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UW-Madison
Zoology

 

Matt Helmus

Advisor: Tony Ives

PhD Abstract: Phylogenetic signal in ecological community responses to environmental variation.

Chapter 1 Phylogenetic measures of biodiversity: We developed a theoretical framework based on phylogenetic comparative methods to integrate phylogeny into three measures of biodiversity: species variability, richness and evenness. With these metrics we demonstrated that north-temperate lake fish communities comprised more closely related species than expected by chance. This pattern of phylogenetic community structure was driven by low pH lakes that contain clades of acid-tolerant fishes.

Chapter 2 Separating the determinants of phylogenetic community structure: The role of competition in forbidding similar species from co-occurring has long been debated. It is difficult to identify this repulsion of similar species since similar species share similar environmental requirements and hence show an attraction to communities where the requirements are met. To disentangle these opposing patterns, we used phylogeny as a metric of species similarities. Studying 11 sunfishes from 890 lakes, we first showed no phylogenetic structure in the community data. We then regressed sunfish presence/absence on environmental variables. Lakes of similar environment contained closely related fishes. After statistically removing the environmental effects, phylogenetic repulsion was apparent, with closely related fishes less likely to co-occur. Thus, both phylogenetic attraction, driven by environmental filtering, and phylogenetic repulsion, possibly caused by competition, simultaneously occurred and obscured one another in the overall phylogenetic structure of sunfish communities.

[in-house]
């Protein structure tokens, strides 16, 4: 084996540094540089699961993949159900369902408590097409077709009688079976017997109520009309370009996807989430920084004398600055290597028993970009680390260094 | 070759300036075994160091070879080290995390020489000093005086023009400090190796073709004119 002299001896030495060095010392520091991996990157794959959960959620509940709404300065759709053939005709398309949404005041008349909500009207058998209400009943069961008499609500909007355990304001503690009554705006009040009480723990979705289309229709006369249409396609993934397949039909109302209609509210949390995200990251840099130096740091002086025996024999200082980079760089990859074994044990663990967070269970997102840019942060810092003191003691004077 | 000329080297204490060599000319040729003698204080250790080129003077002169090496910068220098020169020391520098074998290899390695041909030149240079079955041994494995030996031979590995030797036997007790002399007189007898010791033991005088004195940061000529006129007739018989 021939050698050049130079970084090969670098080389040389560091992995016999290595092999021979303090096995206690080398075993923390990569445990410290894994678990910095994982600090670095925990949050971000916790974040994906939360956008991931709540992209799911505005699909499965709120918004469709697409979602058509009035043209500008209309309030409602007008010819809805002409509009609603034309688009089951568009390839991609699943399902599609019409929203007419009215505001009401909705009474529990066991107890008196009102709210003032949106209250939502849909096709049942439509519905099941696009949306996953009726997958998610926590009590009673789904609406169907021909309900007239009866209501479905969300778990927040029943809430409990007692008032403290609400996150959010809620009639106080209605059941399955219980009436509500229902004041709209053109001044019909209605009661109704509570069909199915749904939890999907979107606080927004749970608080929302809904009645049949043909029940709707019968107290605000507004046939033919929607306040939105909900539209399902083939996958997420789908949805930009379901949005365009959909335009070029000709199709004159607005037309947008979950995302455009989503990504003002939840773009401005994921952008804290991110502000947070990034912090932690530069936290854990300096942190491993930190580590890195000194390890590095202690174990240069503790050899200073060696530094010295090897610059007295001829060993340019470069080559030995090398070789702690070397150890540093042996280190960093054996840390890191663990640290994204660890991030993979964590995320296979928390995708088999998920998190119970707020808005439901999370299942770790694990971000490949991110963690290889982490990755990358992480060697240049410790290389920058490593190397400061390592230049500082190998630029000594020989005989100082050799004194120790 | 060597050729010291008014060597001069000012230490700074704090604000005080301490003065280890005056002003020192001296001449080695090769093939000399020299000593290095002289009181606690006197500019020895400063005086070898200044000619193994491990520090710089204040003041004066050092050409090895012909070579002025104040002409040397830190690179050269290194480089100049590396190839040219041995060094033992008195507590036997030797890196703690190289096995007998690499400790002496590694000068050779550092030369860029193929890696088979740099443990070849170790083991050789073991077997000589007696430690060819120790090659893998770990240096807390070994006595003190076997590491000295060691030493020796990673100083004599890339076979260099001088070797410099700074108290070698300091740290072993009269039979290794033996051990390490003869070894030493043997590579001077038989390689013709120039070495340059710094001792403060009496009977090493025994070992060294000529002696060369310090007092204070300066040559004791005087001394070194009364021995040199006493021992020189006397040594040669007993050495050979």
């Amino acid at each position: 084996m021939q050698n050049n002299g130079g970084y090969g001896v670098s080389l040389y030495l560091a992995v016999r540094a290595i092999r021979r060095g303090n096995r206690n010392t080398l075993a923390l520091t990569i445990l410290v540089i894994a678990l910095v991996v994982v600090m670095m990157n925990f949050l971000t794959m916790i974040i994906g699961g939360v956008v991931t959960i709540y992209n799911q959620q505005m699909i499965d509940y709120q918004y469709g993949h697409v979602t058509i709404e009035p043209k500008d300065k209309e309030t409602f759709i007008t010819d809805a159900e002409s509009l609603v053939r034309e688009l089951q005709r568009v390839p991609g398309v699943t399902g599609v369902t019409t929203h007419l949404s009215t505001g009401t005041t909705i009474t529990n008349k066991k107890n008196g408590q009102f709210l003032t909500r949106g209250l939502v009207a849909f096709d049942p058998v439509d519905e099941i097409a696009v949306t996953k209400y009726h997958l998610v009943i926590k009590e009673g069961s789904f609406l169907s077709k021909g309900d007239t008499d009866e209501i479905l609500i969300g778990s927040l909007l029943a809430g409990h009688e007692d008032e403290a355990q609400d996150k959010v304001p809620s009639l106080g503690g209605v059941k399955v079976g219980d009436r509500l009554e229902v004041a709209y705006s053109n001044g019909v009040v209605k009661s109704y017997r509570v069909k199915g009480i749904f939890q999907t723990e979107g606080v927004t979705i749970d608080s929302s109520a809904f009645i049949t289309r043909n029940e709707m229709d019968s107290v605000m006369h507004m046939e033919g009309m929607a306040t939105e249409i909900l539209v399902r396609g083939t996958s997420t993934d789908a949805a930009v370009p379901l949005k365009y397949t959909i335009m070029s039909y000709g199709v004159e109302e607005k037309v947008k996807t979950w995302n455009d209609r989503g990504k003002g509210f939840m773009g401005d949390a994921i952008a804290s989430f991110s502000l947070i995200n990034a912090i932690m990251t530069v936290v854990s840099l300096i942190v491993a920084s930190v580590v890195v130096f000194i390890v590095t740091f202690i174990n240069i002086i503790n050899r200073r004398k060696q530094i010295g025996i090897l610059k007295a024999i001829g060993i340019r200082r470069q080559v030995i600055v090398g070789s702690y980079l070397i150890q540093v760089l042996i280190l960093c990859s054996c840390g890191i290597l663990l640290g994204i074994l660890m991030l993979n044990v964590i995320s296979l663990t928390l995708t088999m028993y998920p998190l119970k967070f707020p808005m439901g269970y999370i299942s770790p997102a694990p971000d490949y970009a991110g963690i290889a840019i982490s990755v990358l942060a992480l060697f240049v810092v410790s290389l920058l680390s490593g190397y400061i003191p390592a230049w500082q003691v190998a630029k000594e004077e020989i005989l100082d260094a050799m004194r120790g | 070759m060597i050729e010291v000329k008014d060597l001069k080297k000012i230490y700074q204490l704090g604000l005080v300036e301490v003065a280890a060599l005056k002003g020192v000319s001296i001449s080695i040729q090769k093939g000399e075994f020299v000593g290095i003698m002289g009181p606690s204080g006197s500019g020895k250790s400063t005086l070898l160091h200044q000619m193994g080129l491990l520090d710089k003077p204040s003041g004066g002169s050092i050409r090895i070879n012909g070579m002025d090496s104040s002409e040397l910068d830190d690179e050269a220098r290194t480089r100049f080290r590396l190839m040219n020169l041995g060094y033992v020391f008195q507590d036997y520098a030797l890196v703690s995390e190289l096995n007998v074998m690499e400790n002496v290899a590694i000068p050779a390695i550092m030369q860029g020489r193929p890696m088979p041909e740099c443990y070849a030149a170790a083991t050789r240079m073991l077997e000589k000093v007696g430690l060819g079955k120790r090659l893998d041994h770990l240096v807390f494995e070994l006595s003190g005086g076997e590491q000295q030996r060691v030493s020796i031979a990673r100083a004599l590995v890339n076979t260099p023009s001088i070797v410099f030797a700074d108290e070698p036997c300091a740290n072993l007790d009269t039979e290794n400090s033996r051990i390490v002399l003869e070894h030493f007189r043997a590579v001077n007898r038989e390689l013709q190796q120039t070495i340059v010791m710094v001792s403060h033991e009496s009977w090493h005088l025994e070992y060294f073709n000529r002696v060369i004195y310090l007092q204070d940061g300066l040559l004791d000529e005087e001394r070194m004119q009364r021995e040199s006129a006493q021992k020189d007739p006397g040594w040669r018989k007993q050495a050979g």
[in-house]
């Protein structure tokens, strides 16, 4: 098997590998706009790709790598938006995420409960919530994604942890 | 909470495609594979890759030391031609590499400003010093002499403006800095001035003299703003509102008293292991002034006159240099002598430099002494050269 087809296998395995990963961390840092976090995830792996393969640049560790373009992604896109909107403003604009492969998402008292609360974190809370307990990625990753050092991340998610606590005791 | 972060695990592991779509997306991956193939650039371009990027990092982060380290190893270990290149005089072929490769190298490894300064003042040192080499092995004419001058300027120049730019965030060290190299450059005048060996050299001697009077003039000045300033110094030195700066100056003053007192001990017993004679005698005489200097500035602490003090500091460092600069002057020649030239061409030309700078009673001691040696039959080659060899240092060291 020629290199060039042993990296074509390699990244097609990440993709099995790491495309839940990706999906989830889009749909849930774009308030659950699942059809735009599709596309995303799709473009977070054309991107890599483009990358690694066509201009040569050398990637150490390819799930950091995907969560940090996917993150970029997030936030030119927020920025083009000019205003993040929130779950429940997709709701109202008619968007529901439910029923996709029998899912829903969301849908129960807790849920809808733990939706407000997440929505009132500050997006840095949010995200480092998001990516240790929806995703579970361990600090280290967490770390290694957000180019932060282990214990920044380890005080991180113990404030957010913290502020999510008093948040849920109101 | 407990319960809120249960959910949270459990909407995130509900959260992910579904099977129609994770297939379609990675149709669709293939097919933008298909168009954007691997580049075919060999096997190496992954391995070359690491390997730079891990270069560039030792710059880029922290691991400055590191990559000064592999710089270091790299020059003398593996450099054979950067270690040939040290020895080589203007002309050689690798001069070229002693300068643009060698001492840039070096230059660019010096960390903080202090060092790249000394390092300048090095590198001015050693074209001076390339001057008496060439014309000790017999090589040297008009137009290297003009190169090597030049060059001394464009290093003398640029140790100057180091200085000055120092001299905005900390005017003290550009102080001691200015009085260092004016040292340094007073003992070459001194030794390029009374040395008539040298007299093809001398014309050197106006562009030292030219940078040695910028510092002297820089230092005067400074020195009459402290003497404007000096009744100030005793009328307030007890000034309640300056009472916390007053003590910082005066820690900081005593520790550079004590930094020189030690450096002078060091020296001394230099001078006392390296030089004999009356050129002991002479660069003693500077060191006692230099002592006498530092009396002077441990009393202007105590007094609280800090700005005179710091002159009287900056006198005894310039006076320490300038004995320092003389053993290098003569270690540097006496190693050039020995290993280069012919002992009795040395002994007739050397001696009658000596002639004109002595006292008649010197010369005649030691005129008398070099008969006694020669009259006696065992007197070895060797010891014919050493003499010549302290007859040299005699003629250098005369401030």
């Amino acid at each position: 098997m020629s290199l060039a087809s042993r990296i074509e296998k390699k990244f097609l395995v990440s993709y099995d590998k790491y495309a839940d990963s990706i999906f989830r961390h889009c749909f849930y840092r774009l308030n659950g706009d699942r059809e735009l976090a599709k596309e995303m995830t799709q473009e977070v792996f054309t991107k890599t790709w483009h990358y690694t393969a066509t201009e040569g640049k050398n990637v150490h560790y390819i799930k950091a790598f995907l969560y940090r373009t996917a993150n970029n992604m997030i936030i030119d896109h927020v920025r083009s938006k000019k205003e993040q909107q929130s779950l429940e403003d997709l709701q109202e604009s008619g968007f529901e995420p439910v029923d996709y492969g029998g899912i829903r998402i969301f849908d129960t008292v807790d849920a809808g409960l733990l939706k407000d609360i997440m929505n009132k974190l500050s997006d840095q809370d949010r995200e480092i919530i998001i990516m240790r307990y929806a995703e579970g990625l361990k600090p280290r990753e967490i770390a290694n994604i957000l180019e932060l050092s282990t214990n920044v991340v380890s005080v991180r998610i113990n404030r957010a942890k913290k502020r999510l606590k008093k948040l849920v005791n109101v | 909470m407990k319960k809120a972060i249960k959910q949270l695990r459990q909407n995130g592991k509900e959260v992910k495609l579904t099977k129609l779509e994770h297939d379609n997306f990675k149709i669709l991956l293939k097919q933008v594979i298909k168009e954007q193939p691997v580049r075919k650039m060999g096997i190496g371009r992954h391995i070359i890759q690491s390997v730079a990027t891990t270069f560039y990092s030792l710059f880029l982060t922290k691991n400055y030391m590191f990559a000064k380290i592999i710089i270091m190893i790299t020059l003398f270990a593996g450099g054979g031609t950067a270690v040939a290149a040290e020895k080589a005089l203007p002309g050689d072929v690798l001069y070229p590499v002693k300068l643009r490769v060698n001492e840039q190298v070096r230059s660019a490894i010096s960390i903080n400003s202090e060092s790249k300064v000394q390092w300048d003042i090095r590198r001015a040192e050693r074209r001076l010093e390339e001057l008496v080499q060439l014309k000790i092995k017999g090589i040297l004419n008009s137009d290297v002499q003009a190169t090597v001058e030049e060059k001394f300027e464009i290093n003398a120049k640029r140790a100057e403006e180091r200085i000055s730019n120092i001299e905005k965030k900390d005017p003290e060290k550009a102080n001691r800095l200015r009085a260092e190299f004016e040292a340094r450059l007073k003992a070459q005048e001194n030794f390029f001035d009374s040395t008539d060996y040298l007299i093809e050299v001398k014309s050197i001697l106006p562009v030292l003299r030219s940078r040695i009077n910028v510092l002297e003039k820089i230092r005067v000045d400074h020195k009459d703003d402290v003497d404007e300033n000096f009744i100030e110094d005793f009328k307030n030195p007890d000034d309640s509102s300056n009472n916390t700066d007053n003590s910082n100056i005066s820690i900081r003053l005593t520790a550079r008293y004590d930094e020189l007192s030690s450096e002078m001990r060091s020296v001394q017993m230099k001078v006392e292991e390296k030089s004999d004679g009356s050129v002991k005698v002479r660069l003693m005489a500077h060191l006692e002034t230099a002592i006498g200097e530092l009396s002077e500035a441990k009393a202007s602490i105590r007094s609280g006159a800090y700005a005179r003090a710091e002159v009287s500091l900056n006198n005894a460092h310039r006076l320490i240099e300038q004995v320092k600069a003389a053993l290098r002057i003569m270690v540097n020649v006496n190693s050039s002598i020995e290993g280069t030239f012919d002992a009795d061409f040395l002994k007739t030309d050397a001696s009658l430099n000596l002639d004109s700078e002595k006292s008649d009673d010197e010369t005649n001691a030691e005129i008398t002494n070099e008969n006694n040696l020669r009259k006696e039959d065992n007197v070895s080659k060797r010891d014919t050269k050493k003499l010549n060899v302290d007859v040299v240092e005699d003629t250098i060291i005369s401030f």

Chapter 3 Communities contain closely related species during ecosystem disturbance: Since closely related species likely share similar trait values they should have similar sensitivities to environmental disturbance. We hypothesized that communities undergoing disturbance comprise more-closely related species than undisturbed communities. We tested this hypothesis with zooplankton community data from 18 disturbed lakes and found that communities did indeed contain more-closely related species during, than before, disturbance. The average relatedness of species in reference lake communities did not change over time. Community change was greatest in disturbed lakes that were acidic, small and deep. We thus demonstrated that disturbance may skew the phylogenetic component of biodiversity, with the response dependent on the environmental context of the affected ecosystem.

 
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